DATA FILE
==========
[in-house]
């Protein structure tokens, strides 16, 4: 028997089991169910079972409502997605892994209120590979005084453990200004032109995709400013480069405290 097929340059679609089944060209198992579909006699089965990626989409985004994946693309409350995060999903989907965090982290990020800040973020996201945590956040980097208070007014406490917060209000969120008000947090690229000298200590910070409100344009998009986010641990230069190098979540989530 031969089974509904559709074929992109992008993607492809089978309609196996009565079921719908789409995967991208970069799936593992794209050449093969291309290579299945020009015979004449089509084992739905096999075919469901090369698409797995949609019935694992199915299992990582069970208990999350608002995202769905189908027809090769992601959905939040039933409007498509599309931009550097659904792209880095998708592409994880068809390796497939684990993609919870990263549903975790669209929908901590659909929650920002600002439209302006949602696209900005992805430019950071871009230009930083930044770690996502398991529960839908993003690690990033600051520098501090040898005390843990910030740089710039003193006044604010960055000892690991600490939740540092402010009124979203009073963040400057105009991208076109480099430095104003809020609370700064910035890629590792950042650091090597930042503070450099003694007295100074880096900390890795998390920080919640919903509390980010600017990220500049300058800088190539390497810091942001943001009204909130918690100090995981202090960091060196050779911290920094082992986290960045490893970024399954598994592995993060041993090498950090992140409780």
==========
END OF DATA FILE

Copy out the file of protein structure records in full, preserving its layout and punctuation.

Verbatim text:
[in-house]
């Protein structure tokens, strides 16, 4: 028997089991169910079972409502997605892994209120590979005084453990200004032109995709400013480069405290 097929340059679609089944060209198992579909006699089965990626989409985004994946693309409350995060999903989907965090982290990020800040973020996201945590956040980097208070007014406490917060209000969120008000947090690229000298200590910070409100344009998009986010641990230069190098979540989530 031969089974509904559709074929992109992008993607492809089978309609196996009565079921719908789409995967991208970069799936593992794209050449093969291309290579299945020009015979004449089509084992739905096999075919469901090369698409797995949609019935694992199915299992990582069970208990999350608002995202769905189908027809090769992601959905939040039933409007498509599309931009550097659904792209880095998708592409994880068809390796497939684990993609919870990263549903975790669209929908901590659909929650920002600002439209302006949602696209900005992805430019950071871009230009930083930044770690996502398991529960839908993003690690990033600051520098501090040898005390843990910030740089710039003193006044604010960055000892690991600490939740540092402010009124979203009073963040400057105009991208076109480099430095104003809020609370700064910035890629590792950042650091090597930042503070450099003694007295100074880096900390890795998390920080919640919903509390980010600017990220500049300058800088190539390497810091942001943001009204909130918690100090995981202090960091060196050779911290920094082992986290960045490893970024399954598994592995993060041993090498950090992140409780």